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'Spotted this during a free period at school - food for thought! I wonder what it sounds like.

 

 

A

 

======================

 

 

Well, judging by what they have done at Leeds RC Cathedral, I would suggest that they could make it VERY English in character.

 

The Klais voicer spoke to me for some time, and he expressed his delight at having worked with English voicing/scaling for the first time, and he also suggested that he had learned a great deal in the process.

 

I am impressed at the way Klais have managed to blend old and new at Leeds, where there is not the slightest mis-match.

 

MM

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'Spotted this during a free period at school - food for thought! I wonder what it sounds like.

 

 

A

 

Mein Gott! They're trying to beat us at our own game. Did they have an English consultant/adviser, one wonders, or is this just a Rheinlander's fantasy of what an English concert organ should sound like.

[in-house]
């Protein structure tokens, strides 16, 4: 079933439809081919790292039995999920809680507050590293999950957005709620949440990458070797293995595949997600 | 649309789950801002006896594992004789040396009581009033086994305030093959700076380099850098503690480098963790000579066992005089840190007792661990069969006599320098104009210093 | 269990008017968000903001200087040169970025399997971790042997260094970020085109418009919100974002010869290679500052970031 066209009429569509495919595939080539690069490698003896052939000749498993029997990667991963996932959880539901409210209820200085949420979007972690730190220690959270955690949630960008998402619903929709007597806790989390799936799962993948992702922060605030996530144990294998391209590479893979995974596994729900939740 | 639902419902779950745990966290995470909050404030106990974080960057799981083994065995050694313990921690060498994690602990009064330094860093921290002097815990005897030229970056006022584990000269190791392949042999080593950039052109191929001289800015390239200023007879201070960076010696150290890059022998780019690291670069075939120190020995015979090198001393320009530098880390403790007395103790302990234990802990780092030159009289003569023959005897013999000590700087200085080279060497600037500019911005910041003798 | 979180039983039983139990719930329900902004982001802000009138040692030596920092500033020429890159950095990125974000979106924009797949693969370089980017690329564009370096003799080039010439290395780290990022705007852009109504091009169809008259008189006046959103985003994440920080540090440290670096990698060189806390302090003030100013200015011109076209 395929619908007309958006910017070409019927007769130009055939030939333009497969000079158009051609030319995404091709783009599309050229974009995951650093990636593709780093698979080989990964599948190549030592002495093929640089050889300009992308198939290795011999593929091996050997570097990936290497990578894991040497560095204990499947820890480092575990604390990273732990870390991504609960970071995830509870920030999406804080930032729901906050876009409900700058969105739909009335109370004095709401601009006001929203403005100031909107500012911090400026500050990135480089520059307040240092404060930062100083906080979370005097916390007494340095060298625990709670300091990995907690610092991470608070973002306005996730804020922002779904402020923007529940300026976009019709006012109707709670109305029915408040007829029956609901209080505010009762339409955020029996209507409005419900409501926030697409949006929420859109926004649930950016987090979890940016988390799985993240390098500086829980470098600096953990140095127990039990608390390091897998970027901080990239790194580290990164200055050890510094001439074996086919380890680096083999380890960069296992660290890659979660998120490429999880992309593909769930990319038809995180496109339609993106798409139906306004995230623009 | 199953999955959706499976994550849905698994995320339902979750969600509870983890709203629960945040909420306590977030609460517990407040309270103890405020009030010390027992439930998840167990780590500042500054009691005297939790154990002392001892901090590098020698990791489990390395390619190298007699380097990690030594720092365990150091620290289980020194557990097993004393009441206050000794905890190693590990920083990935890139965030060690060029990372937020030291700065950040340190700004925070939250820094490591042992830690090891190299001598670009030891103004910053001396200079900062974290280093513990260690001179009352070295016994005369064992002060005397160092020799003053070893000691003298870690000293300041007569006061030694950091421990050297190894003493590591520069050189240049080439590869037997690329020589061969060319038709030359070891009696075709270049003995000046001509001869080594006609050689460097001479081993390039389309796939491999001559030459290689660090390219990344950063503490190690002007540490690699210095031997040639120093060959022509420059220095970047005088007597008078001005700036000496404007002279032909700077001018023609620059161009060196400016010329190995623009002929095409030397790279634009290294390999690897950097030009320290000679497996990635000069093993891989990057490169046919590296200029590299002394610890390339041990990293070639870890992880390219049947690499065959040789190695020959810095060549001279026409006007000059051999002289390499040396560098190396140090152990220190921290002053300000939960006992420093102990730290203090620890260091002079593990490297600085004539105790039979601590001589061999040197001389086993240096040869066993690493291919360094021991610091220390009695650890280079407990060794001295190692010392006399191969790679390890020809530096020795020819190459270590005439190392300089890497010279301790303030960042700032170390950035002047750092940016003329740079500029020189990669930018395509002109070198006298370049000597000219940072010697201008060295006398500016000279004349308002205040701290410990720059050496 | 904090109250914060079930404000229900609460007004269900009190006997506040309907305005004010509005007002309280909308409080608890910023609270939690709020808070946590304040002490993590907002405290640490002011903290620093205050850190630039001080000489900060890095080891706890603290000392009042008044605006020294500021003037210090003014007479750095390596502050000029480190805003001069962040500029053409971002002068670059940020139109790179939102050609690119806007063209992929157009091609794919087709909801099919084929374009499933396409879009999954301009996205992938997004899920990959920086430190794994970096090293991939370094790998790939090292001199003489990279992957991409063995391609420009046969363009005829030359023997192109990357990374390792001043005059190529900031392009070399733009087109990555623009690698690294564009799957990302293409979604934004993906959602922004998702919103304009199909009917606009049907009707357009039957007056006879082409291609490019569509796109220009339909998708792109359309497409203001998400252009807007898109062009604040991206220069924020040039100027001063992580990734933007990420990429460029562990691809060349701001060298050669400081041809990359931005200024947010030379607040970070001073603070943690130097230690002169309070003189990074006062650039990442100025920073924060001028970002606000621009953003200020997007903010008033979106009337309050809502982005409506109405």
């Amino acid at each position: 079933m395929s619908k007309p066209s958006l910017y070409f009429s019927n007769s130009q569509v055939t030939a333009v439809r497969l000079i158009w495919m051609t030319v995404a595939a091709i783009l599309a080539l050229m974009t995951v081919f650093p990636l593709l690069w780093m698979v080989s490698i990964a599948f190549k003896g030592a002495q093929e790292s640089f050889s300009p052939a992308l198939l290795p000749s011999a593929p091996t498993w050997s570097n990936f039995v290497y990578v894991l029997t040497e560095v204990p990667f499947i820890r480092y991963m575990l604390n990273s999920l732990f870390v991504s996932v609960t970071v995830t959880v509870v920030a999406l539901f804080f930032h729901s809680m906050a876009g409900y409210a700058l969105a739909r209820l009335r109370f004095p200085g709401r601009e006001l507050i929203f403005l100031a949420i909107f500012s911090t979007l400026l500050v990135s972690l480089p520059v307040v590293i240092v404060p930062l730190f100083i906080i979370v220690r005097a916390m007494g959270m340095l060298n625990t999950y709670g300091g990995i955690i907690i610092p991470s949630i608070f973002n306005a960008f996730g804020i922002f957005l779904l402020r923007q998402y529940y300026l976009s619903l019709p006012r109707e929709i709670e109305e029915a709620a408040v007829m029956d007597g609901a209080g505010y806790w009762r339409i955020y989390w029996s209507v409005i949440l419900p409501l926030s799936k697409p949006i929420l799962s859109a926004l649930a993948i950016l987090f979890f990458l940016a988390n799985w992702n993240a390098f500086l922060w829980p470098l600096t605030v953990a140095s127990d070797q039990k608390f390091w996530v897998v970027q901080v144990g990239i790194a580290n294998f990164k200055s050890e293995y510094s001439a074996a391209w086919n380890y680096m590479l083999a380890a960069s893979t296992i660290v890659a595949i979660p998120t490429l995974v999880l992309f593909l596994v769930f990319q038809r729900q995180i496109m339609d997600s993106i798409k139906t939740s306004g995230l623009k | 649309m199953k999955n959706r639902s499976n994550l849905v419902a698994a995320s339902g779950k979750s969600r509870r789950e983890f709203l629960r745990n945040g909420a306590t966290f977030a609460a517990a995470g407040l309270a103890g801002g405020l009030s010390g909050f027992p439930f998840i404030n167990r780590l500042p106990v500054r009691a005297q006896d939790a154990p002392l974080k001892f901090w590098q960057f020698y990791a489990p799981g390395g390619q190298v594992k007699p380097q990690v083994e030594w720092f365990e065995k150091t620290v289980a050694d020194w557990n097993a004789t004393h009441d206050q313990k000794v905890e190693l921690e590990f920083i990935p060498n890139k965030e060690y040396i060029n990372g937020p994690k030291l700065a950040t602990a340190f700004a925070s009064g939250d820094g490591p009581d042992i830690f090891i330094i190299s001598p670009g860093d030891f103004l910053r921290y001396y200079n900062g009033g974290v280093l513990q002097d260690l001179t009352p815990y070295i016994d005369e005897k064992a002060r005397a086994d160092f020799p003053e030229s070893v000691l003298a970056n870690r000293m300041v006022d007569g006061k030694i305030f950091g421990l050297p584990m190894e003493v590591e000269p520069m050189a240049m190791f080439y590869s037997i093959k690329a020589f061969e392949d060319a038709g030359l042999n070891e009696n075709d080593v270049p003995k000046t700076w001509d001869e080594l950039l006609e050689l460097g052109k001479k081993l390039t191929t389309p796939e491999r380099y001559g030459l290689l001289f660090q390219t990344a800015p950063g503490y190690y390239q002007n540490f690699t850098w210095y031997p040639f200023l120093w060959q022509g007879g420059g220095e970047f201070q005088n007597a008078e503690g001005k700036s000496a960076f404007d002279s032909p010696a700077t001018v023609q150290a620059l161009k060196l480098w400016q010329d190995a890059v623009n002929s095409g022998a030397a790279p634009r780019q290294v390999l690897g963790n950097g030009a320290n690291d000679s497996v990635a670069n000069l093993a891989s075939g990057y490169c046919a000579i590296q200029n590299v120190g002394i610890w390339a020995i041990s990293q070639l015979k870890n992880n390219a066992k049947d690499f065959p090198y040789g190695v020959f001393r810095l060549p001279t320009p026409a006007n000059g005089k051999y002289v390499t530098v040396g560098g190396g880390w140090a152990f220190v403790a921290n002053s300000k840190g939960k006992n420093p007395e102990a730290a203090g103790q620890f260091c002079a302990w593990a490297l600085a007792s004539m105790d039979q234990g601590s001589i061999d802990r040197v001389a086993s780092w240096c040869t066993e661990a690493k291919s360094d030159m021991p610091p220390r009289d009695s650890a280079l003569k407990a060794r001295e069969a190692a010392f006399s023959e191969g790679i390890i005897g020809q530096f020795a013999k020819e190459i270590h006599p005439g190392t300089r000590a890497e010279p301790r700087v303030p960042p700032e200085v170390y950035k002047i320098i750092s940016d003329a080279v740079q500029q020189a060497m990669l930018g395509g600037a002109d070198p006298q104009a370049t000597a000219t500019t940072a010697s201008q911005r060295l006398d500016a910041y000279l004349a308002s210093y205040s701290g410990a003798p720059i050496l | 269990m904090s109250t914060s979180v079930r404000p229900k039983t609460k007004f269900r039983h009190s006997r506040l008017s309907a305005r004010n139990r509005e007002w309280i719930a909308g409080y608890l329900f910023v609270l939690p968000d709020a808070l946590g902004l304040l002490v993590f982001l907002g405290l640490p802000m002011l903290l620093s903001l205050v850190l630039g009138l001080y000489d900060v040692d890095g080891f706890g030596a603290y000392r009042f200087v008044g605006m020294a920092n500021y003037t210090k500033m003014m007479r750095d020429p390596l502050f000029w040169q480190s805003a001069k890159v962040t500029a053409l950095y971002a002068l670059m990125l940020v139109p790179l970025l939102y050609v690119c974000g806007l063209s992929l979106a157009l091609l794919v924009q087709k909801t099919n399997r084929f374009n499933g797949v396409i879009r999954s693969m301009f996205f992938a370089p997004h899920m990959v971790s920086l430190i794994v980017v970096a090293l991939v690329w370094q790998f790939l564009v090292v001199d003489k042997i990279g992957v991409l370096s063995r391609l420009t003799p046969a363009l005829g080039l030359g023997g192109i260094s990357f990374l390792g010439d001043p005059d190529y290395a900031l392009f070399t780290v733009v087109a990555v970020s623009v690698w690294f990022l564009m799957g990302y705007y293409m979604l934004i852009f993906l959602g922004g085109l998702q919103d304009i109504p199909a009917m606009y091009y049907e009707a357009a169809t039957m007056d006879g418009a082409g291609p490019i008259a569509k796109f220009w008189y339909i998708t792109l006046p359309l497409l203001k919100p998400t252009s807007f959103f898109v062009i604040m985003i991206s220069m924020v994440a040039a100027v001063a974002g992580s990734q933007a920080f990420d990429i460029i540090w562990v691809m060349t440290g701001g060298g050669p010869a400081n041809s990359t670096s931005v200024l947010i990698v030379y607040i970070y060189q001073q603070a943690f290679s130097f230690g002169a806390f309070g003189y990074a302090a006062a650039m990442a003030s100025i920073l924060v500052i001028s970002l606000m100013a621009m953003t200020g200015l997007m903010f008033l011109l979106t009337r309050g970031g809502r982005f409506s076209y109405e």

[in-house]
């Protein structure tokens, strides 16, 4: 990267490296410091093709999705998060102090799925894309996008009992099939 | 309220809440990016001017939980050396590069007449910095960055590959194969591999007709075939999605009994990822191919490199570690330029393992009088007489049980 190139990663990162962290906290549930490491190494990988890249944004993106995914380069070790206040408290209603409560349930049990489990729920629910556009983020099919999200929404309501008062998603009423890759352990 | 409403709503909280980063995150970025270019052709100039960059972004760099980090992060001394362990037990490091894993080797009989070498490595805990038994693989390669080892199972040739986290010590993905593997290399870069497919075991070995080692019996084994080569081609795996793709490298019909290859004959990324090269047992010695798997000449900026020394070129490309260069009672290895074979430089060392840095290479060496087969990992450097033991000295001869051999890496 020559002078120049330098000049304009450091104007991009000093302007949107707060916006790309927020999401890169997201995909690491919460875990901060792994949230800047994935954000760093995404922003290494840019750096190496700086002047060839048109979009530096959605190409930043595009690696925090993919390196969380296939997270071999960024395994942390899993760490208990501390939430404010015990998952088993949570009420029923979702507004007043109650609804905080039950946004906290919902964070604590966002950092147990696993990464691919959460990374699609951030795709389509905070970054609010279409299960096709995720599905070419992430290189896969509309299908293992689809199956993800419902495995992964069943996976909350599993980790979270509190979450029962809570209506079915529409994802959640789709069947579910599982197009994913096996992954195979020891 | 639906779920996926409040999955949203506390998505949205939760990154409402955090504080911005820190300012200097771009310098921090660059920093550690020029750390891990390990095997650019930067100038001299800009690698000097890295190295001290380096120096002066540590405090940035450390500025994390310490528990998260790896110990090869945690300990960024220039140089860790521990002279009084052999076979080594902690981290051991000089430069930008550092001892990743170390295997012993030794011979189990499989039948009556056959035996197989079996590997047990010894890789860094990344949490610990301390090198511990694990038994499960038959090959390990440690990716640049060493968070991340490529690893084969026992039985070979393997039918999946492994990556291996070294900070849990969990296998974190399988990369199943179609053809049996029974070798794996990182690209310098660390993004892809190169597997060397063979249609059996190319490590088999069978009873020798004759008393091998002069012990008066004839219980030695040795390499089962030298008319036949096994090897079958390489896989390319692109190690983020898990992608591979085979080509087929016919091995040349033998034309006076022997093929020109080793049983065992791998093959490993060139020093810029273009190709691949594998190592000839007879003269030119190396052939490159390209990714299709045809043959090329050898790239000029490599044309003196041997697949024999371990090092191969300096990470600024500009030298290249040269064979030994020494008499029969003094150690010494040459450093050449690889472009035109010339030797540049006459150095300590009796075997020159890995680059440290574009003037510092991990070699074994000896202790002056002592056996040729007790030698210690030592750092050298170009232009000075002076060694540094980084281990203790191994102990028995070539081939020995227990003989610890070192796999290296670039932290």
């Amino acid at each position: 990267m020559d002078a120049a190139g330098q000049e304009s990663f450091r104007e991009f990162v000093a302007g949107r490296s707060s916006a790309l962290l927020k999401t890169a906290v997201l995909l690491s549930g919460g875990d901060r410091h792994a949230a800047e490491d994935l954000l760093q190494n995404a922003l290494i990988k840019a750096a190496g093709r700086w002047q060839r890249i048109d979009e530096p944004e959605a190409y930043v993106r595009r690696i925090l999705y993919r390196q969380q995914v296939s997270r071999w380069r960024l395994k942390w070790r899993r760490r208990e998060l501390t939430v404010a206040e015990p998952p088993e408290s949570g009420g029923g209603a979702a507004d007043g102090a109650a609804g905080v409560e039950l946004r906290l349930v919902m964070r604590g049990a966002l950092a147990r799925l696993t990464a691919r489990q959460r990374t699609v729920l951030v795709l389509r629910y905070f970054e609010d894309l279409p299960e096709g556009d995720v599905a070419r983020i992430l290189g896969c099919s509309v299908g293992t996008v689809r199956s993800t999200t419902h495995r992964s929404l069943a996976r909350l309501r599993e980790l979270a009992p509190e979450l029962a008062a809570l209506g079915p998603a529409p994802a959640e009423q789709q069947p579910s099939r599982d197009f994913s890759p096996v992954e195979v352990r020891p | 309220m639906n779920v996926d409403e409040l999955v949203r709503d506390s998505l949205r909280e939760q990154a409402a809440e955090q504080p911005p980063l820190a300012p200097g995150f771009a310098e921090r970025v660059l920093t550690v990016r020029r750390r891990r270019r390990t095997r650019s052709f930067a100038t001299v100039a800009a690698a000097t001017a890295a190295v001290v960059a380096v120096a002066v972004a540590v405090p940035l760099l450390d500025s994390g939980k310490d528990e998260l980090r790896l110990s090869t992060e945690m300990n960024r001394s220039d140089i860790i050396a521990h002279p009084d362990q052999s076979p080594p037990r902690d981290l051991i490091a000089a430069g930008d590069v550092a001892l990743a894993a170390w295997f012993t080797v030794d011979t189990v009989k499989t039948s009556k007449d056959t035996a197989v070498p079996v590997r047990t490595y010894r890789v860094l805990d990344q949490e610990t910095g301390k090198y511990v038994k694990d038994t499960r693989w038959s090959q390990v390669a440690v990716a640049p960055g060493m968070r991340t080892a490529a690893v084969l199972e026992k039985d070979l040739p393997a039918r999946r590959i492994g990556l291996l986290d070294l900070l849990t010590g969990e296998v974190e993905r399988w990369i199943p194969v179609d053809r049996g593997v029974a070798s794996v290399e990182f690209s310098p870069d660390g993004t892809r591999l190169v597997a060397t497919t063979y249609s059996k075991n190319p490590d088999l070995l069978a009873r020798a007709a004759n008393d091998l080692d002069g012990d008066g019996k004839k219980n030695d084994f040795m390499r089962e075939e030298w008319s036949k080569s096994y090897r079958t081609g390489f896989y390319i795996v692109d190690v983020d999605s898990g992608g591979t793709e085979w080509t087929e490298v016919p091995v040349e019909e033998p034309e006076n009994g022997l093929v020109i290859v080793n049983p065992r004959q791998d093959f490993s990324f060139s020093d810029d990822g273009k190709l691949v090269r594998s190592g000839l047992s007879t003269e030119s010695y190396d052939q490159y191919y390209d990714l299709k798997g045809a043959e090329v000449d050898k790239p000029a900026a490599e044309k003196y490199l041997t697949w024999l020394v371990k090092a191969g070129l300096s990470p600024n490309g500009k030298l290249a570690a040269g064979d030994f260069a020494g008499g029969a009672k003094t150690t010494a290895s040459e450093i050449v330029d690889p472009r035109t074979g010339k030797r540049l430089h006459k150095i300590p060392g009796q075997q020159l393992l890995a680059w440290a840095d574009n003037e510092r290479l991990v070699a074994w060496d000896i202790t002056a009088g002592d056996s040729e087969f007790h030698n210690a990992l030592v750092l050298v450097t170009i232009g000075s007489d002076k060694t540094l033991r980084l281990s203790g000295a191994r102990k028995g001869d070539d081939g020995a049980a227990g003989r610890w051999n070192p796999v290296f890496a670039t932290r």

JS

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Mein Gott! They're trying to beat us at our own game. Did they have an English consultant/adviser, one wonders, or is this just a Rheinlander's fantasy of what an English concert organ should sound like.

 

JS

 

If Birmingham's Symphony Hall is anything of a yardstick there is a long way to go.

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Mein Gott! They're trying to beat us at our own game. Did they have an English consultant/adviser, one wonders, or is this just a Rheinlander's fantasy of what an English concert organ should sound like.

 

JS

 

 

==========================

 

 

Even I don't know what an English concert-organ is supposed to sound like.

 

Willis? Norman & Beard? Harrison? Lewis? Taylor? Walker? Compton?

 

They're all such different beasts.

 

MM

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Wot, no Tuba?

 

Did Klais do Wellington Town Hall, New Zealand? That's supposed to be a very fine and stylistically cohesive enlargement. And I've never heard anything but good about Bath Abbey - I've never heard the organ either, although I played the old one....

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Wot, no Tuba?

 

Did Klais do Wellington Town Hall, New Zealand? That's supposed to be a very fine and stylistically cohesive enlargement. And I've never heard anything but good about Bath Abbey - I've never heard the organ either, although I played the old one....